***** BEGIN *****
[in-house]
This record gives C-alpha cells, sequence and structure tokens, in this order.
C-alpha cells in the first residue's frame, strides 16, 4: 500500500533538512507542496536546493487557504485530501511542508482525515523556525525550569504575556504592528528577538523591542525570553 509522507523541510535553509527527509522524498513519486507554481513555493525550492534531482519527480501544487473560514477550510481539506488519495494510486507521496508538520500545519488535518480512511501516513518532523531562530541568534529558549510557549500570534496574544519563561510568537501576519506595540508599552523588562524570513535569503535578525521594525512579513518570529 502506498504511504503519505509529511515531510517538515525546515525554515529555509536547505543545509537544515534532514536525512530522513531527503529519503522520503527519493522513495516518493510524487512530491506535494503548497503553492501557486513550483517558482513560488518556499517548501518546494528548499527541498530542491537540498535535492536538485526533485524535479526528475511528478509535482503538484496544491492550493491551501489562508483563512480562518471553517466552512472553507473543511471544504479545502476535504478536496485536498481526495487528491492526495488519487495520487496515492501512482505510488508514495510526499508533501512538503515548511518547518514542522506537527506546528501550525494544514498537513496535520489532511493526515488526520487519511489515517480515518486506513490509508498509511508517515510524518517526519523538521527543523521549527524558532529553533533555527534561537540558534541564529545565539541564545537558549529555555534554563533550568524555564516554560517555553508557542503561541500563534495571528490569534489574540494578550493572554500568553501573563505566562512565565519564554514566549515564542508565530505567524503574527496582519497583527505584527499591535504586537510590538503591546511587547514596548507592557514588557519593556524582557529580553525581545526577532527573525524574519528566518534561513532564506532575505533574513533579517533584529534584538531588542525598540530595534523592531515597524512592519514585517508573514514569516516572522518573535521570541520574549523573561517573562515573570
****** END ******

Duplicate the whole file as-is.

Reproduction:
[in-house]
This record gives C-alpha cells, sequence and structure tokens, in this order.
C-alpha cells in the first residue's frame, strides 16, 4: 500500500533538512507542496536546493487557504485530501511542508482525515523556525525550569504575556504592528528577538523591542525570553 509522507523541510535553509527527509522524498513519486507554481513555493525550492534531482519527480501544487473560514477550510481539506488519495494510486507521496508538520500545519488535518480512511501516513518532523531562530541568534529558549510557549500570534496574544519563561510568537501576519506595540508599552523588562524570513535569503535578525521594525512579513518570529 502506498504511504503519505509529511515531510517538515525546515525554515529555509536547505543545509537544515534532514536525512530522513531527503529519503522520503527519493522513495516518493510524487512530491506535494503548497503553492501557486513550483517558482513560488518556499517548501518546494528548499527541498530542491537540498535535492536538485526533485524535479526528475511528478509535482503538484496544491492550493491551501489562508483563512480562518471553517466552512472553507473543511471544504479545502476535504478536496485536498481526495487528491492526495488519487495520487496515492501512482505510488508514495510526499508533501512538503515548511518547518514542522506537527506546528501550525494544514498537513496535520489532511493526515488526520487519511489515517480515518486506513490509508498509511508517515510524518517526519523538521527543523521549527524558532529553533533555527534561537540558534541564529545565539541564545537558549529555555534554563533550568524555564516554560517555553508557542503561541500563534495571528490569534489574540494578550493572554500568553501573563505566562512565565519564554514566549515564542508565530505567524503574527496582519497583527505584527499591535504586537510590538503591546511587547514596548507592557514588557519593556524582557529580553525581545526577532527573525524574519528566518534561513532564506532575505533574513533579517533584529534584538531588542525598540530595534523592531515597524512592519514585517508573514514569516516572522518573535521570541520574549523573561517573562515573570